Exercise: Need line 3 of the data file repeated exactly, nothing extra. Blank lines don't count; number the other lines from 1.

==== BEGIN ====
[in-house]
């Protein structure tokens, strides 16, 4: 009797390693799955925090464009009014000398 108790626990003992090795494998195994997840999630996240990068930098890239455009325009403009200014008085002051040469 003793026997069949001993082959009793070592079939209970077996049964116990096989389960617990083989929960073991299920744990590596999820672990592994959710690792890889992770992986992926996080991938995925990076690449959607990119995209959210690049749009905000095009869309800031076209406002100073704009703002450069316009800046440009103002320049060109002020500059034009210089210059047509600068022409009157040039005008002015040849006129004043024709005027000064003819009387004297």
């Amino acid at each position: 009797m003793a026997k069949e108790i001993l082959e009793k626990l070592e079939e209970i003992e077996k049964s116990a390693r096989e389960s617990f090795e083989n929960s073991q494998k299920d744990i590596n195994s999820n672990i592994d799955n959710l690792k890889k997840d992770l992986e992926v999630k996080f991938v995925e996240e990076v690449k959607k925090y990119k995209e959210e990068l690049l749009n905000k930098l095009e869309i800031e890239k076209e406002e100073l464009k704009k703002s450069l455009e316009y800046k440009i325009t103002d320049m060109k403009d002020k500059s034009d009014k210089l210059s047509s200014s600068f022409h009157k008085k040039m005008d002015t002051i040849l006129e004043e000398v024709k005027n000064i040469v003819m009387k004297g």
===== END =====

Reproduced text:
């Amino acid at each position: 009797m003793a026997k069949e108790i001993l082959e009793k626990l070592e079939e209970i003992e077996k049964s116990a390693r096989e389960s617990f090795e083989n929960s073991q494998k299920d744990i590596n195994s999820n672990i592994d799955n959710l690792k890889k997840d992770l992986e992926v999630k996080f991938v995925e996240e990076v690449k959607k925090y990119k995209e959210e990068l690049l749009n905000k930098l095009e869309i800031e890239k076209e406002e100073l464009k704009k703002s450069l455009e316009y800046k440009i325009t103002d320049m060109k403009d002020k500059s034009d009014k210089l210059s047509s200014s600068f022409h009157k008085k040039m005008d002015t002051i040849l006129e004043e000398v024709k005027n000064i040469v003819m009387k004297g």